In Yowell v. Granite Operating Co . 557 S.W.3d 794 (Tex. App.—Amarillo 2018, pet. granted), the Texas Court of Appeals for the Seventh District in Amarillo affirmed the trial court’s determination that an “anti-washout” provision in a mineral assignment did not extend an overriding royalty interest to new leases.

Last week, the Texas Supreme Court granted the Yowell Group’s petition for review, and set oral argument for January 9, 2020 to weigh-in on the issue.

In Yowell, certain successors-in-interest (the “Yowell Group”) to an overriding royalty that was reserved by Aikman Oil Corporation (“Aikman”) when Aikman assigned the underlying oil and gas leases. Upland Resources, Inc. (“Upland”) ultimately acquired the underlying oil and gas leases. Subsequently, Amarillo Production Company (“Amarillo”) obtained top leases covering the same acreage. Amarillo sued Upland and claimed that the underlying leases terminated due to cessation of production.

Amarillo and Upland settled the lawsuit. As part of the settlement, Upland agreed to release its interest in the underlying leases. Amarillo agreed to assign its top leases to Upland’s designee and retained a five percent overriding royalty interest. Upland subsequently changed its name to Granite Operating Company (“Granite”), and Amarillo assigned its top leases to Granite. Granite ultimately assigned the top leases to Apache Corporation (“Apache”).

The Yowell Group filed a lawsuit to establish that their overriding royalty interest in the underlying leases had attached to Amarillo’s top leases. The Court granted summary judgment in favor of Apache and Granite on the issue of attachment.

On appeal the Court observed that an overriding royalty interest is an interest carved out of the working interest created by an oil and gas lease, and is derivative of a particular oil and gas lease. Generally, an overriding royalty interest does not survive termination of the assigned lease unless the instrument creating the interest provides an express provision to the contrary.

The Aikman lease contained an “anti-washout” or “evergreen” clause aimed at imposing the overriding royalty interest on any extension or renewal of the Aikman lease, or any future lease of the minerals that required three things for the overriding royalty interest to attach to the top leases: (1) termination of one or more of the underlying leases; (2) acquisition of an extension, renewal, or new lease or leases by the assignee of the underlying leases; and (3) the extension, renewal or new lease must cover or affect all or part of the mineral interest covered and affected by the underlying leases.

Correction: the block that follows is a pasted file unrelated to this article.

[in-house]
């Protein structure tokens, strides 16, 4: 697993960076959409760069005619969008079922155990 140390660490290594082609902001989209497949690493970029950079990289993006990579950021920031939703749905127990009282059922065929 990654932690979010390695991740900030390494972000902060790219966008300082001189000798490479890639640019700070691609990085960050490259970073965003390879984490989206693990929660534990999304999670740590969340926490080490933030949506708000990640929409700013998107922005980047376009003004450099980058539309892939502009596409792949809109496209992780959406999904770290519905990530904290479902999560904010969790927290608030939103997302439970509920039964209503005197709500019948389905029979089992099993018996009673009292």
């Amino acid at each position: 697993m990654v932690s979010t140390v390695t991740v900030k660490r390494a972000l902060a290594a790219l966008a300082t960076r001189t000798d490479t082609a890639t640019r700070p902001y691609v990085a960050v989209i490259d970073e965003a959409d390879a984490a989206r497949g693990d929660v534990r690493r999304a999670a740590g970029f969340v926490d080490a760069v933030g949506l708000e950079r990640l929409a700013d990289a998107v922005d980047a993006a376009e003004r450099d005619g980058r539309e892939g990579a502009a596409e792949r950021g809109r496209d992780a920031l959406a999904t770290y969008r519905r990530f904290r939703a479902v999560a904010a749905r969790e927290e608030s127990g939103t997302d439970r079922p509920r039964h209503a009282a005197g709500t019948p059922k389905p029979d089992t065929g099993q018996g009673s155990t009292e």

The underlying leases indisputably terminated leaving the Court to assess whether the remaining two conditions were met.

The Court concluded that the top leases were not renewals or extensions of the underlying leases when they contained numerous different terms than the underlying leases and were executed by different parties. Amarillo’s acquisition of the top leases did not inure to Granite’s benefit, but was adverse to the leasehold title subsequently assigned to Apache. Accordingly, the top leases constituted “new” leases as opposed to any renewal or extension of the underlying leases.

The Court next considered whether the anti-washout provision could cause the overriding royalty interest to attach to the “new” leases. In comes the Rule Against Perpetuities (the “Rule”)—“No interest is valid unless it must vest, if at all, within twenty-one years after the death of some life or lives in being at the time of the conveyance.”

Under the Rule, a conveyance must be viewed as of the date the instrument is executed, and the interest is void if by any possible contingency the grant violates the Rule. The Court applied the Rule to the anti-washout provision and determined that the interest created by the provision was contingent on the expiration of the underlying leases which were of indefinite duration. Where an interest in an oil and gas lease is “contingent on expiration” of an existing oil and gas lease, it generally violates the Rule, and is therefore, void.

The interest created by the anti-washout provision depended on the creation of a new lease—an uncertain contingency. The time between the expiration of the underlying lease and the creation of a new lease to which the overriding royalty interest could purportedly attach is an indeterminate period which could exceed twenty-one years plus a life in being at the time of the assignment. Accordingly, the Court concluded that the anti-washout provision violated the Rule.

The Court rejected the Yowell Group’s argument that the overriding royalty interest vested when Aikman originally carved the interest out of the underlying lease. Instead, the Court found there could be no vested interest in any future lease that did not exist at the time of assignment.

When the underlying leases terminated, so did the overriding royalty interest of the Yowell Group according to the Court of Appeals.

Practice Tips:

  • Review any “anti-washout” or “evergreen” provisions to assess whether they contain “new lease” language.
  • Depending on the underlying factual circumstances, the interest created by the conveyance or assignment may violate the Rule Against Perpetuities if contingent on a “new lease” that was not in existence at the time the interest was created.
  • Stay tuned for the Texas Supreme Court’s opinion on this issue of first impression.